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News coverage of the Russian invasion of Ukraine has touched on religiousdimensions of the longstanding conflict between the two countries. Russia and Ukraine are home to some of the world’s largest Orthodox Christian populations, but the Orthodox Church of Ukraine gained independence from the Russian Orthodox Church in 2019 amidst the ongoing political turmoil. Now, the patriarch of the Russian Orthodox Church has sought to justify the invasion, although other Russian Orthodox clergy have expressed opposition to the war.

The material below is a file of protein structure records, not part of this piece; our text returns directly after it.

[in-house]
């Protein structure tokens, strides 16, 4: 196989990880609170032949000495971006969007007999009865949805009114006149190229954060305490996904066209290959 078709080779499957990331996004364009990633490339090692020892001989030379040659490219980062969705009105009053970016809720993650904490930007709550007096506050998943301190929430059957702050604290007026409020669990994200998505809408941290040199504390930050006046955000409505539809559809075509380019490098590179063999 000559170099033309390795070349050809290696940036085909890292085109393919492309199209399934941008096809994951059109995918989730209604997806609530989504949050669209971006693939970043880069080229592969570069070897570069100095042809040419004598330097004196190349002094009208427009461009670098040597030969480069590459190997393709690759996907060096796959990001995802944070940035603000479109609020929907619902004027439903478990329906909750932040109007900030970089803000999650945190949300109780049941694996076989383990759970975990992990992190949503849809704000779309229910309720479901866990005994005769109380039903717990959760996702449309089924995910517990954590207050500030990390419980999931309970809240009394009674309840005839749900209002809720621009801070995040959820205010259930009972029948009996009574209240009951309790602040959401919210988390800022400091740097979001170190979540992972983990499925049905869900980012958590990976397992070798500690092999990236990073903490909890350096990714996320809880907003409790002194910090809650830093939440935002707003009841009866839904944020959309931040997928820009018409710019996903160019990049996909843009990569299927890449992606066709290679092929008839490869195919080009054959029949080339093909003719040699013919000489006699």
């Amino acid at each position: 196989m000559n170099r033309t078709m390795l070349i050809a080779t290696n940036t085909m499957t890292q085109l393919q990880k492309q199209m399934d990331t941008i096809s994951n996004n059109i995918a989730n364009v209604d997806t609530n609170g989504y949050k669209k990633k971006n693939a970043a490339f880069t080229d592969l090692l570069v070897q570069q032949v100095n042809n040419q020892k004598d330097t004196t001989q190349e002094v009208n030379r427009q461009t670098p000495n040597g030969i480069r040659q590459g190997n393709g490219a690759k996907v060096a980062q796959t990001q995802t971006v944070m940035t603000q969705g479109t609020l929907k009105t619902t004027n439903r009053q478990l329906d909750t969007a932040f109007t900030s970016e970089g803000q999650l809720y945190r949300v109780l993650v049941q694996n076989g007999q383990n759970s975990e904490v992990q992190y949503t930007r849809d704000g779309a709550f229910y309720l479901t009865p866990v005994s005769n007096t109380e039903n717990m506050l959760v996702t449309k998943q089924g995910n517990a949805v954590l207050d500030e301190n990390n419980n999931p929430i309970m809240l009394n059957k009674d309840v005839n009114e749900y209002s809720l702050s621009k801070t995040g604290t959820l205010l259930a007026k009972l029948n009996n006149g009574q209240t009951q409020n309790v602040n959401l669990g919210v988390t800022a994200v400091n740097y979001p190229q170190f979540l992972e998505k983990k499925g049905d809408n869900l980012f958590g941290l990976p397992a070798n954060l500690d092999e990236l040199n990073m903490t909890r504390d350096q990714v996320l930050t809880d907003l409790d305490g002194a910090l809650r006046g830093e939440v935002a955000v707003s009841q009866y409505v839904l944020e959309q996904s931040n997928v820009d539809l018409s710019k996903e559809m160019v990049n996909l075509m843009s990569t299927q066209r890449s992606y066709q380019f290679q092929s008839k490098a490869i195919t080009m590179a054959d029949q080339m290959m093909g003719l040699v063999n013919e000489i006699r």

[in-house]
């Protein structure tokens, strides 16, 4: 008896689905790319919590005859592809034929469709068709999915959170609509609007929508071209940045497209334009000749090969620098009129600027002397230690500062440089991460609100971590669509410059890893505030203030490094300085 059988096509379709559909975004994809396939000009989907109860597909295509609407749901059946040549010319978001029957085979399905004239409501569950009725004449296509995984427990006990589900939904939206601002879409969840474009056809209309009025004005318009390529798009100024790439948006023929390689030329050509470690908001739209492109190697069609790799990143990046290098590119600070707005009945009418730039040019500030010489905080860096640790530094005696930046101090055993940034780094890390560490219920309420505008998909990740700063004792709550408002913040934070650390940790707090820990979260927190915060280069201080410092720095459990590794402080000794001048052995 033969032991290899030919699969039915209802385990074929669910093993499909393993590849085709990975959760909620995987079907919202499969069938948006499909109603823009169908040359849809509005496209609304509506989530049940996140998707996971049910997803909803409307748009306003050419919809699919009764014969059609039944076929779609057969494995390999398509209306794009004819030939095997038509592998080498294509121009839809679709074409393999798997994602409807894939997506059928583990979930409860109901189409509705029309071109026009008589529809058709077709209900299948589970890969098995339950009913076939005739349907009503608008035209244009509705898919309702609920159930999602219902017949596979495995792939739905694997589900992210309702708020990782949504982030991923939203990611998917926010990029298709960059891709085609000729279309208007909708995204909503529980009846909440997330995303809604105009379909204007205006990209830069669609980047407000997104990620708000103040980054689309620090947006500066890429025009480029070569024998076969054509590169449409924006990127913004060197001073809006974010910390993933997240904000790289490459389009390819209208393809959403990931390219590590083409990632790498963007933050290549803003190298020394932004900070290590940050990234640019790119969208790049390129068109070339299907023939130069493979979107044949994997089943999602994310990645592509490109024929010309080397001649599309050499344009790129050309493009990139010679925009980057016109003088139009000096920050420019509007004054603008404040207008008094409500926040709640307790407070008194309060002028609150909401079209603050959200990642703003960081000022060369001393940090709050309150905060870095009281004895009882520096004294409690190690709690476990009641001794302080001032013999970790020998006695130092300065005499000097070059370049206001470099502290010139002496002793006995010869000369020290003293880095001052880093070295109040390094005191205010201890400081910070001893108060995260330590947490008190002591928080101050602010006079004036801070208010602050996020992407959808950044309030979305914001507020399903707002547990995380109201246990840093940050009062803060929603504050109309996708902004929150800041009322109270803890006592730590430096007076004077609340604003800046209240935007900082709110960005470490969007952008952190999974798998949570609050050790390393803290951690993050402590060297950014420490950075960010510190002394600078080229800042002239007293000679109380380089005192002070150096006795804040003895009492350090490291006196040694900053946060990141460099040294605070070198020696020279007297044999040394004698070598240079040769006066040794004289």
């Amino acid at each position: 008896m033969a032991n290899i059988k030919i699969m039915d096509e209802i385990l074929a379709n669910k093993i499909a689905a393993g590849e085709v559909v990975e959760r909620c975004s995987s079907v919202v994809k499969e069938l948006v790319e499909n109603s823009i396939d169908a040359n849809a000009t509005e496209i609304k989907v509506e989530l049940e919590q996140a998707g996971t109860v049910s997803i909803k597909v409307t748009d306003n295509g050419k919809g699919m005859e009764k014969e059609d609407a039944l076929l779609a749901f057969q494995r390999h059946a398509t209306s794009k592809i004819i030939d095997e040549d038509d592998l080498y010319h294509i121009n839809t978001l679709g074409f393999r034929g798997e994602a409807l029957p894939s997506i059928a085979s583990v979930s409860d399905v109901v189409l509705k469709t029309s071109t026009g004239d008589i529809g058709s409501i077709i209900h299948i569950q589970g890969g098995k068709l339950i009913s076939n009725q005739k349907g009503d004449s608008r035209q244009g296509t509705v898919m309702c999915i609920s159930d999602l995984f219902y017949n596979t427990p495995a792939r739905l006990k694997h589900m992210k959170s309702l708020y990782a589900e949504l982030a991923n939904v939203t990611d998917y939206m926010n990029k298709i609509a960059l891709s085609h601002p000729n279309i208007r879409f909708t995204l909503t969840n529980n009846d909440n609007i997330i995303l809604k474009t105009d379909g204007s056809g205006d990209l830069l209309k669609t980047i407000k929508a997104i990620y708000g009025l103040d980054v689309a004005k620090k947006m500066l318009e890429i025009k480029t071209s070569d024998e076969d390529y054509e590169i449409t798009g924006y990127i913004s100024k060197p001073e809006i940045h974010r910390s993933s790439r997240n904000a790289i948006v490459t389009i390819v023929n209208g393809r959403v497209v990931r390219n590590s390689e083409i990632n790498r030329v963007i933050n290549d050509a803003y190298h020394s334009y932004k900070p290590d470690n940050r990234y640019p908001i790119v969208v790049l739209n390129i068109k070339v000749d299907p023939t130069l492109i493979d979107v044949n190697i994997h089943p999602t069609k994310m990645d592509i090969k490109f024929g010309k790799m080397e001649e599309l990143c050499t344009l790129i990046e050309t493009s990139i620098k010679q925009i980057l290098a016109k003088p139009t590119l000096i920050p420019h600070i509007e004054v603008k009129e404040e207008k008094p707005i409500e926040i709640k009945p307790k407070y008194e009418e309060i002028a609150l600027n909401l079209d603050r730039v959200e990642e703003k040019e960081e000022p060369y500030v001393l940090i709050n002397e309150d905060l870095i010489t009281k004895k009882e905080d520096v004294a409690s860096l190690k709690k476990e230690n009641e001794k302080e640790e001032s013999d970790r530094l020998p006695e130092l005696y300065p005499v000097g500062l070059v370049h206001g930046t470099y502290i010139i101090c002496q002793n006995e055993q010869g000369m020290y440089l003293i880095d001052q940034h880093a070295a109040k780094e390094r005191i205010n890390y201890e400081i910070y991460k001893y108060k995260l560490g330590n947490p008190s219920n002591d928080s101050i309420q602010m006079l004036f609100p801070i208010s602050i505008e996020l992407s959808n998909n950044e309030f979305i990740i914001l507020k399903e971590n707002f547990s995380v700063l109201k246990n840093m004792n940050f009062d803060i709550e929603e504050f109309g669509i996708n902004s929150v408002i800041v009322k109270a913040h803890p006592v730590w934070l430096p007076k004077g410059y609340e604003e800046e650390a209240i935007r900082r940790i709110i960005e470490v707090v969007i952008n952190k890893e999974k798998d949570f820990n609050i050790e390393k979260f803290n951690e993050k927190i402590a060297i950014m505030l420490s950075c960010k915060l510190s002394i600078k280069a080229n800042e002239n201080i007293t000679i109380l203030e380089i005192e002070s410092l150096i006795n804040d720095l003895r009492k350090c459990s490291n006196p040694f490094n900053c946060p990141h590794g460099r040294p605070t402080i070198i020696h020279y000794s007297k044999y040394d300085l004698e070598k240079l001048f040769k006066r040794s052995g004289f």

Around the time of the split between the Ukrainian and Russian churches, we published a blog post based on data from a Pew Research Center survey of Central and Eastern Europe conducted in 2015 and 2016. The analysis found that even before the split between the two churches, a plurality of Orthodox Ukrainians (46%) looked to the leaders of the Ukrainian national church (either the patriarch of Kiev or the metropolitan of Kiev and all of Ukraine) as the highest authority of Orthodoxy, while just 17% saw the patriarch of Moscow as their spiritual leader. The patriarch of Moscow received higher levels of support in eastern Ukraine than in western Ukraine, consistent with a broader geographic pattern of views toward Russia within Ukraine at the time of the survey.